As a viewer, you are placed in a rather taken-from-real-life circumstance from where the plot develops a little bit dramatically into a totally unexpected climax.
During the sequences that make up the first half, I thought the process is nothing but an old and clichéd topic which would go like ‘I married Steve, that’s alright, but I still love Andrew’ or one of our ‘painkili’ topic refurbished and put up for Onam sale.
But it defies your anticipation. The film grows richer as it goes and it develops into a subtle and aesthetically poignant organization of thought and content into an experience that will last longer than you felt.
Mohanlal, Anupam Kher and Jayapradha weaves a web of sound and characterisation which is ‘charismatic’, if that is the word or possibly into something that can absorb you into the soul of the film.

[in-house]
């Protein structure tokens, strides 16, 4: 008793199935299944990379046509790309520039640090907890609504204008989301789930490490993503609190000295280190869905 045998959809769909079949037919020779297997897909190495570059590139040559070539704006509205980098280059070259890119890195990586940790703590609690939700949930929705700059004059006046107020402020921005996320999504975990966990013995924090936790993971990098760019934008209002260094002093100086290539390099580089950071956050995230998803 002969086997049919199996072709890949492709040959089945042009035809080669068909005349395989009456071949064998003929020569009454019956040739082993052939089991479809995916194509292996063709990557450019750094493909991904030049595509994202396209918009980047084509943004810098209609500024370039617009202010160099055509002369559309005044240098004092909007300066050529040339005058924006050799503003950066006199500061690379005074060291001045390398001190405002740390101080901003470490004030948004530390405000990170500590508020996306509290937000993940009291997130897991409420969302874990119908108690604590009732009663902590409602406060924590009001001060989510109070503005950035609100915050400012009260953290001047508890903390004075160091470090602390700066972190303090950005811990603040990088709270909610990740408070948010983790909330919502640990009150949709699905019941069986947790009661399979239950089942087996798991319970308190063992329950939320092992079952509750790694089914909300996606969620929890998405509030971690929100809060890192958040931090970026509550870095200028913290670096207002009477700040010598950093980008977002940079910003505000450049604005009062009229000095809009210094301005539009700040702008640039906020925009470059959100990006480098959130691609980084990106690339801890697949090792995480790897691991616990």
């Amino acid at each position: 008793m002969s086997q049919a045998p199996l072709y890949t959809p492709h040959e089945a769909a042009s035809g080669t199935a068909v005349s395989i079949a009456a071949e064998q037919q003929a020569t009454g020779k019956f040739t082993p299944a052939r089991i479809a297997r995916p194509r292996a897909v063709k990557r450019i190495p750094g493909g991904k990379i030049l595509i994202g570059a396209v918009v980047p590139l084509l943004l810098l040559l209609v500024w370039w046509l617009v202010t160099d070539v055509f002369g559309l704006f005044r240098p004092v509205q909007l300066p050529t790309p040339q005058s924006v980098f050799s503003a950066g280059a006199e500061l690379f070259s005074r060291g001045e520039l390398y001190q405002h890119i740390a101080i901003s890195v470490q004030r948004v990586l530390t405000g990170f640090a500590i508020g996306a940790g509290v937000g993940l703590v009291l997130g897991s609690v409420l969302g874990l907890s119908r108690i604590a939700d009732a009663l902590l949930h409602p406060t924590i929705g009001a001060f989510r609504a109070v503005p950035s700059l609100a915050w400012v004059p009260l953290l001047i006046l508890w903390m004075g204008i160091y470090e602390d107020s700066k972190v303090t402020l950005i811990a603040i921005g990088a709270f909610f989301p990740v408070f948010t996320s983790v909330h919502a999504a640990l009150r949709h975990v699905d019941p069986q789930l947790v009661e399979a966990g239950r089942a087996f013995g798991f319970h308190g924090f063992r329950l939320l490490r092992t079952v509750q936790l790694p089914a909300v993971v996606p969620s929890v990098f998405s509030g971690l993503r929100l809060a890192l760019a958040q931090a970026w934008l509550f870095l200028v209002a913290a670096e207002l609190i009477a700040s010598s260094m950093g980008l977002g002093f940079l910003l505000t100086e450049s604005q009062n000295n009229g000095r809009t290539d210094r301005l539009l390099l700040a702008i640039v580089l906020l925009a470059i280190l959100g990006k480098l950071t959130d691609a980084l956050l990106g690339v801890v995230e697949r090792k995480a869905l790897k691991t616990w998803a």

Yes, the film has a soul. It might take me another visit to the theatre to write a detailed review, but my first look leaves me warm, and full of life and I am looking forward to step up from the chair where I sit right now to pick up the phone and tell my girl that,
The earth may go down under
And skies would break to two
But I would love and still would love
And leave my heart for you.
It’s a must watch if you ever fell in love. And for those who never loved, they can watch the movie and try a hand at love. For Lord Tennyson, if you know the old English poet, had once told over a cup of coffee that “It is better to be loved and lost than never to love at all.”
And I will leave my heart for you
And do what things I can
For you may know, as I should know
My dear, I am your man.
That’s an echo of the previous song. Love like songs would linger in your memory long after it is gone. And you always return to your love like you would return to a tune. Once in love, you cannot walk away from each other without looking back. That’s what Blessy is trying to tell.